Transport of structure

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In mathematics, transport of structure is the definition of a new structure on an object by reference to another object on which a similar structure already exists. Definitions by transport of structure are regarded as canonical.

Since mathematical structures are often defined in reference to an underlying space, many examples of transport of structure involve spaces and mappings between them. For example, if V and W are vector spaces, and if \phi \colon V \to W is an isomorphism, and if (\cdot,\cdot) is an inner product on W, then we can define an inner product [\cdot, \cdot] on V by

[v_1, v_2] = (\phi(v_1), \phi(v_2))\;.

Although the equation makes sense even when \phi is not an isomorphism, it only defines an inner product on V when \phi is, since otherwise it will cause [\cdot,\cdot] to be degenerate. The idea is that \phi allows us to consider V and W as "the same" vector space, and if we follow this analogy, we can transport an inner product from one to the other.

A more involved example comes from differential topology, in which we have the notion of a smooth manifold. If M is such a manifold, and if X is any topological space which is homeomorphic to M, we can consider X as a smooth manifold as well. That is, let \phi \colon X \to M be a homeomorphism; we must define coordinate charts on X, which we will do by "pulling back" coordinate charts on M through \phi. Recall that a coordinate chart on M is an open set U together with an injective map

c \colon U \to \mathbb{R}^n\;

for some n; to get such a chart on X, we let

U' = \phi^{-1}(U)\; and c' = c \circ \phi\;.

Furthermore, it is required that the charts cover M, we must check that the transported charts cover X, which follows immediately from the fact that \phi is a bijection. Finally, since M is a smooth manifold, we have that if U and V, with their maps

c \colon U \to \mathbb{R}^n\; and d \colon V \to \mathbb{R}^n\;,

are two charts on M, then the composition, the "transition map"

d \circ c^{-1} \colon c(U \cap V) \to \mathbb{R}^n\; (a self-map of \mathbb{R}^n)

is smooth. We must check this for our transported charts on X. We have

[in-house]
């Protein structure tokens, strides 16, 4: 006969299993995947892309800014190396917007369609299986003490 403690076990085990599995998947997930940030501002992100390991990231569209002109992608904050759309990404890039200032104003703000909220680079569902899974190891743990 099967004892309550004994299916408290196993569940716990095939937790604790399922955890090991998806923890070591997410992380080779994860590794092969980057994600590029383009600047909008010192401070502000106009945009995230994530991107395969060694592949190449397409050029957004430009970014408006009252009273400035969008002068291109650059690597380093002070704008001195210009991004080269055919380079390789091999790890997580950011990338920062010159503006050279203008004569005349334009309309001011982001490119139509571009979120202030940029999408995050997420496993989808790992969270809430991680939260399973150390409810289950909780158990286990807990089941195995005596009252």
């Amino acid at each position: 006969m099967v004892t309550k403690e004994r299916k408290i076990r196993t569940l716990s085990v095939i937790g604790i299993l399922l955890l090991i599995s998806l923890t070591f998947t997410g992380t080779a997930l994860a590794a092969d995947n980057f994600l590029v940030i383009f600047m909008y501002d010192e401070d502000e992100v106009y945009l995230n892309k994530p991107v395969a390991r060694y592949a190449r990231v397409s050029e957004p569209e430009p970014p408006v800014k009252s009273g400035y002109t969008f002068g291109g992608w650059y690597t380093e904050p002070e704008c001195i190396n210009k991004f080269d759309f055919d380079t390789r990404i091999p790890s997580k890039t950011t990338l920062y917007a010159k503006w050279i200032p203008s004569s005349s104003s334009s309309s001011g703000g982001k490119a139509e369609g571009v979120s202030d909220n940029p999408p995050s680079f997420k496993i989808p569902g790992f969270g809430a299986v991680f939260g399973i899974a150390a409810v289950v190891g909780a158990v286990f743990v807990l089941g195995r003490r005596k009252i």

\phi^{-1}(U) \cap \phi^{-1}(V) = \phi^{-1}(U \cap V)\;,

and therefore

c'(U' \cap V') = (c \circ \phi)(\phi^{-1}(U \cap V)) = c(U \cap V)\;, and
d' \circ (c')^{-1} = (d \circ \phi) \circ (c \circ \phi)^{-1} = d \circ (\phi \circ \phi^{-1}) \circ c^{-1} = d \circ c^{-1}\;.

Therefore the transition map for U' and V' is the same as that for U and V, hence smooth. Therefore X is a smooth manifold via transport of structure.

Although the second example involved considerably more checking, the principle was the same, and any experienced mathematician would have no difficulty performing the necessary verifications. Therefore when such an operation is indicated, it is invoked merely as "transport of structure" and the details left to the reader, if desired.

The second example also illustrates why "transport of structure" is not always desirable. Namely, we can take M to be the plane, and we can take X to be an infinite one-sided cone. By "flattening" the cone we achieve a homeomorphism of X and M, and therefore the structure of a smooth manifold on X, but the cone is not "naturally" a smooth manifold. That is, we can consider X as a subspace of 3-space, in which context it is not smooth at the cone point. A more surprising example is that of exotic spheres, discovered by Milnor, which states that there are exactly 28 smooth manifolds which are homeomorphic (but by definition not diffeomorphic) to S^7, the 7-dimensional sphere in 8-space. Thus, transport of structure is most productive when there exists a canonical isomorphism between the two objects.